Antony Blinken and Sergei Lavrov, the top U.S. and Russian diplomats, are set to meet in Geneva on Jan. 21 to see whether they can move beyond the impasse of the previous week’s intense talks on European security. As this round of negotiations progresses, here are four points to consider from a recent talk by Thomas Graham, a distinguished fellow at the Council on Foreign Relations and a former senior director for Russia on the National Security Council staff:

1. In the U.S., people think of Russia’s military build-up near Ukraine as “the Ukraine crisis”; Russia, on the contrary, sees it as a means of amending the European security order, damaged, in its view, by 20+ years of NATO expansion that has eroded Moscow’s “strategic depth.”

2. Russia is looking for a negotiated solution to the crisis. Although Moscow is keeping open multiple military options, the least likely of these is a large-scale invasion.

3. Russia is in a fairly strong position, in part because of disarray in the West.

4. The U.S. is in an unsustainable position in terms of both process and substance. Washington must accept that (a) bilateral deal-making with Russia will play a decisive role in resolving the crisis and (b) the talks will have to cover a much broader array of issues than just Ukraine—chief among these, NATO expansion, military activity along the Russian-NATO frontier and conflicts current and frozen.

To read Graham’s recommendations for breaking the impasse between Russia and the West over European security, click here.

Photo courtesy of Russia's Foreign Ministry.

dead end
Near the end of this week’s marathon talks between Russia and the U.S., NATO and the OSCE on Russia’s three main security demands (and the West’s counter-demands), Russian negotiators said the talks had reached a “dead end” but simultaneously suggested that the American side has until Jan. 20 or so (one week from Jan. 13) to tell Moscow in writing what Western officials have already told their Russian counterparts face to face—namely, that the U.S. and its allies are rejecting the first two of the three main demands made by President Vladimir Putin.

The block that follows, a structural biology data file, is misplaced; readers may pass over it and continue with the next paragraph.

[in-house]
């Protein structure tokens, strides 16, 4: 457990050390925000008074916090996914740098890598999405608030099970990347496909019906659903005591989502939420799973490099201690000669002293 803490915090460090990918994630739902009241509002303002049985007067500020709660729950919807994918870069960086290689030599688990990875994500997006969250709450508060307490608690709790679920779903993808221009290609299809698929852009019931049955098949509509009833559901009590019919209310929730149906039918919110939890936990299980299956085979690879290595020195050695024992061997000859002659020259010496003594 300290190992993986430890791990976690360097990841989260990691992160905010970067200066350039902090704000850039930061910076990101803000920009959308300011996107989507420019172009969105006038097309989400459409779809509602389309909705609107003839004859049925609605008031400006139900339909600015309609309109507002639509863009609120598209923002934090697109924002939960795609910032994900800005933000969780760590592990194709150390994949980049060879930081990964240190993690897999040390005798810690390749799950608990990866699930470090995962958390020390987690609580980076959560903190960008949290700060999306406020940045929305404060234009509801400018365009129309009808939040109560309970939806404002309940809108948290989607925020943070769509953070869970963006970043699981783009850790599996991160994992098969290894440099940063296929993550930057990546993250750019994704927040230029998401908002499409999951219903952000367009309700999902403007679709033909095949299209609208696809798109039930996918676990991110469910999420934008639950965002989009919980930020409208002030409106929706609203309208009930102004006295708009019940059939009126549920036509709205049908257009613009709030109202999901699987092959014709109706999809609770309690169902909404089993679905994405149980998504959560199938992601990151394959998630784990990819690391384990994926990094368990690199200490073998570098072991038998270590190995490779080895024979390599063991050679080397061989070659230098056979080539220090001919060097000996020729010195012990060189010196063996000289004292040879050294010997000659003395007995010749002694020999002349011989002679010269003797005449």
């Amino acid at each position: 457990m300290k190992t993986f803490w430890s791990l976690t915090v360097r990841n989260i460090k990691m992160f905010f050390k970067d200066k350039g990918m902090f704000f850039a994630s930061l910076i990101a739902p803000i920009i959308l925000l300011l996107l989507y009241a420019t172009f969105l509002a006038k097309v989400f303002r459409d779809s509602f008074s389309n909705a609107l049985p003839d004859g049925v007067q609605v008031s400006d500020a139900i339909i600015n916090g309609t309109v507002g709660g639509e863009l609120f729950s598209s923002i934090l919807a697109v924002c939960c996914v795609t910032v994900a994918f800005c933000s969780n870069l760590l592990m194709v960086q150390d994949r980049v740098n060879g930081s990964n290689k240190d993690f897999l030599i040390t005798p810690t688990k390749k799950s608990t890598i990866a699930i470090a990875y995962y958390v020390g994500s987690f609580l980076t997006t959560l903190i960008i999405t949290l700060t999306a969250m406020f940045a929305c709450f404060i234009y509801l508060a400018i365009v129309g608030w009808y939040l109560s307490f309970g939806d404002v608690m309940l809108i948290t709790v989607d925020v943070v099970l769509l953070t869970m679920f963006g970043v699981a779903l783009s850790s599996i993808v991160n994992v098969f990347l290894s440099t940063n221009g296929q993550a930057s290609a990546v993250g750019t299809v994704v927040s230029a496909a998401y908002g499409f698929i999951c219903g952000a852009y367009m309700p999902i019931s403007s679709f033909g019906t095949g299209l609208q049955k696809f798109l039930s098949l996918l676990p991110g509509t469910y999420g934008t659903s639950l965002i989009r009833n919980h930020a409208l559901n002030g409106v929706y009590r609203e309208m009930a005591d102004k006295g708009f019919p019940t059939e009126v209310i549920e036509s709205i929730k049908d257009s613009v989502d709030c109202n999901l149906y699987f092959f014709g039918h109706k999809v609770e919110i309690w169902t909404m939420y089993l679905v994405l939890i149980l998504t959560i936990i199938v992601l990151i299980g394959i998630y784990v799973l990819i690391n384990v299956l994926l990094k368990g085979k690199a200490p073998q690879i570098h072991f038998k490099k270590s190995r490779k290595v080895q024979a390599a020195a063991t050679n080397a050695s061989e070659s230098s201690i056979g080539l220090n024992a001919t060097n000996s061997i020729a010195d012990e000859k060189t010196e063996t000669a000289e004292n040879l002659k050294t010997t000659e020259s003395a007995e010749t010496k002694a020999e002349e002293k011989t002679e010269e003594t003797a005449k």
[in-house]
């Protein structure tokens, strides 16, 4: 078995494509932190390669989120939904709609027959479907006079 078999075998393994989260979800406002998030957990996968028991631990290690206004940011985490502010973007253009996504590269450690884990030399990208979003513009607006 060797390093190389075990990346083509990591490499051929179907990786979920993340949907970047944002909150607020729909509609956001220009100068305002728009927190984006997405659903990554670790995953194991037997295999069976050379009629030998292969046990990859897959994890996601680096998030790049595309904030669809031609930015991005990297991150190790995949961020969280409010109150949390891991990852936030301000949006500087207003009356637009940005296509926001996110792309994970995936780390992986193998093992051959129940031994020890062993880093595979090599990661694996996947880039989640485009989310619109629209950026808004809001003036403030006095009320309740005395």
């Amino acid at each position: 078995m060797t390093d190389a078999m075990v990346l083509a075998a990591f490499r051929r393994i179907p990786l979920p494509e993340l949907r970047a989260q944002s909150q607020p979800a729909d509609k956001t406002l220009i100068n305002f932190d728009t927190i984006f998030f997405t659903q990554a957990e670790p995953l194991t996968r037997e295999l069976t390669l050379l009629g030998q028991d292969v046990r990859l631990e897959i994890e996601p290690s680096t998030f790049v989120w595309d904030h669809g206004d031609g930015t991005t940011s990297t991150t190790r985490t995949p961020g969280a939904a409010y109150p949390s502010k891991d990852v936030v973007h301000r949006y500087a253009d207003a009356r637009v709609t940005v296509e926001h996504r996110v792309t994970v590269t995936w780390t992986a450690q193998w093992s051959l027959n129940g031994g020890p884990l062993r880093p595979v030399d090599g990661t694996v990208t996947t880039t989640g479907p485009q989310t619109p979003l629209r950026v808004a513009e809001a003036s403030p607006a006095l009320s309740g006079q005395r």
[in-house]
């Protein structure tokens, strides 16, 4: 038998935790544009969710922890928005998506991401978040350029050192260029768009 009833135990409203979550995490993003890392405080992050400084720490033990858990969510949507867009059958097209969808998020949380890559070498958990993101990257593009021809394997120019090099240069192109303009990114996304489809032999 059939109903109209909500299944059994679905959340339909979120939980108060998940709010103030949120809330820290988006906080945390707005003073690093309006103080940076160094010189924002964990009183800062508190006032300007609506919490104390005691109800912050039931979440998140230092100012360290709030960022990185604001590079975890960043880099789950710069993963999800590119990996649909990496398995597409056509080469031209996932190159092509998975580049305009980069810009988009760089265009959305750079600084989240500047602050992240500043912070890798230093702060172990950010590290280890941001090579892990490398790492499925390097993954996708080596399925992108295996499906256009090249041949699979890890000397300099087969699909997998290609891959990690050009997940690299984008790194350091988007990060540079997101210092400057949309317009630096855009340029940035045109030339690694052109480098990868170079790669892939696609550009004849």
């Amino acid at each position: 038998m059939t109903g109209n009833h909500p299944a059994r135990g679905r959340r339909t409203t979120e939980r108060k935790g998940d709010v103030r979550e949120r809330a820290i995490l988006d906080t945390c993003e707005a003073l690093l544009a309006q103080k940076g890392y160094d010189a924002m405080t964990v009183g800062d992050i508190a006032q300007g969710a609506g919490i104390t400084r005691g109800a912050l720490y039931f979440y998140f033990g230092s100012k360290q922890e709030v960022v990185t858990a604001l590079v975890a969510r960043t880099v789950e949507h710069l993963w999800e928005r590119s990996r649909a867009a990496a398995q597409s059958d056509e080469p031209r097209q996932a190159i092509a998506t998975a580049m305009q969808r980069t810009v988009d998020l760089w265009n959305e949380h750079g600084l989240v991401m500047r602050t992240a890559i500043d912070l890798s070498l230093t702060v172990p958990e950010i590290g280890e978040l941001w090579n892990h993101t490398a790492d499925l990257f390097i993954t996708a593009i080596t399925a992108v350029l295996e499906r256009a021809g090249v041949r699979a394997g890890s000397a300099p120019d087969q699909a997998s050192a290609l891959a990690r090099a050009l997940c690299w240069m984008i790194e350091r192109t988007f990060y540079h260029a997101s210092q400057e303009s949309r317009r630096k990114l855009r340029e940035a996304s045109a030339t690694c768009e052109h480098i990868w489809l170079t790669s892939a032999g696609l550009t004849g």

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From Russia's new national security strategy and its implications for Russia's relations with other global powers, to American and Russian takes on the prospects for a cyber rules of the road agreement, Russia Matters' most popular reads of 2021 address a variety of complicated geopolitical subjects.
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Jake Sullivan and Joe Biden
The Dec. 30 phone conversation between presidents Joe Biden and Vladimir Putin, the second in less than a month, produced no major breakthroughs, at least judging by the information publicly available in its immediate wake. But it did preserve hope that of three upcoming dialogues on Russia’s demands for security guarantees—U.S.-Russian, NATO-Russian and intra-OSCE, set to begin in mid-January—at least the U.S.-Russian talks may eventually produce enough compromises to ease the dangerously high tensions between the two nuclear superpowers.
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Russia Matters won't resume publication of its weekly news and analytical digests until Jan. 3, 2022, due to Harvard’s winter recess. In the meantime, we will be posting summaries of notable commentaries in our blog section.
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soviet symbol